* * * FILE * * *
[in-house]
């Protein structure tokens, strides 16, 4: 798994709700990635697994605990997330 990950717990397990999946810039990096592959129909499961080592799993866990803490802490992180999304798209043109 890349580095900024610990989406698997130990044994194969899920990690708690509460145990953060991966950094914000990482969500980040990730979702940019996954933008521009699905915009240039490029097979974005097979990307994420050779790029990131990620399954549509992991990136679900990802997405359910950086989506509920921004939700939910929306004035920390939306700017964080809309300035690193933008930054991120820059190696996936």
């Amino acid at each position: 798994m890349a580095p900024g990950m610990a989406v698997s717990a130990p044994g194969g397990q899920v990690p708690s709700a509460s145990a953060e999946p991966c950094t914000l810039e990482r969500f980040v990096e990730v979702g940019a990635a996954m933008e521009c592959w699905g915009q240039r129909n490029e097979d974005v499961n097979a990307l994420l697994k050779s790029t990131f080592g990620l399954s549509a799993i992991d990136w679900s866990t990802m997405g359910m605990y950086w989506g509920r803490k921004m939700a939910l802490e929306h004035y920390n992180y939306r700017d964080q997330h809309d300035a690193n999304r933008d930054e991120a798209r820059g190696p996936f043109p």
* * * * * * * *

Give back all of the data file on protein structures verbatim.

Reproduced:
[in-house]
């Protein structure tokens, strides 16, 4: 798994709700990635697994605990997330 990950717990397990999946810039990096592959129909499961080592799993866990803490802490992180999304798209043109 890349580095900024610990989406698997130990044994194969899920990690708690509460145990953060991966950094914000990482969500980040990730979702940019996954933008521009699905915009240039490029097979974005097979990307994420050779790029990131990620399954549509992991990136679900990802997405359910950086989506509920921004939700939910929306004035920390939306700017964080809309300035690193933008930054991120820059190696996936």
């Amino acid at each position: 798994m890349a580095p900024g990950m610990a989406v698997s717990a130990p044994g194969g397990q899920v990690p708690s709700a509460s145990a953060e999946p991966c950094t914000l810039e990482r969500f980040v990096e990730v979702g940019a990635a996954m933008e521009c592959w699905g915009q240039r129909n490029e097979d974005v499961n097979a990307l994420l697994k050779s790029t990131f080592g990620l399954s549509a799993i992991d990136w679900s866990t990802m997405g359910m605990y950086w989506g509920r803490k921004m939700a939910l802490e929306h004035y920390n992180y939306r700017d964080q997330h809309d300035a690193n999304r933008d930054e991120a798209r820059g190696p996936f043109p």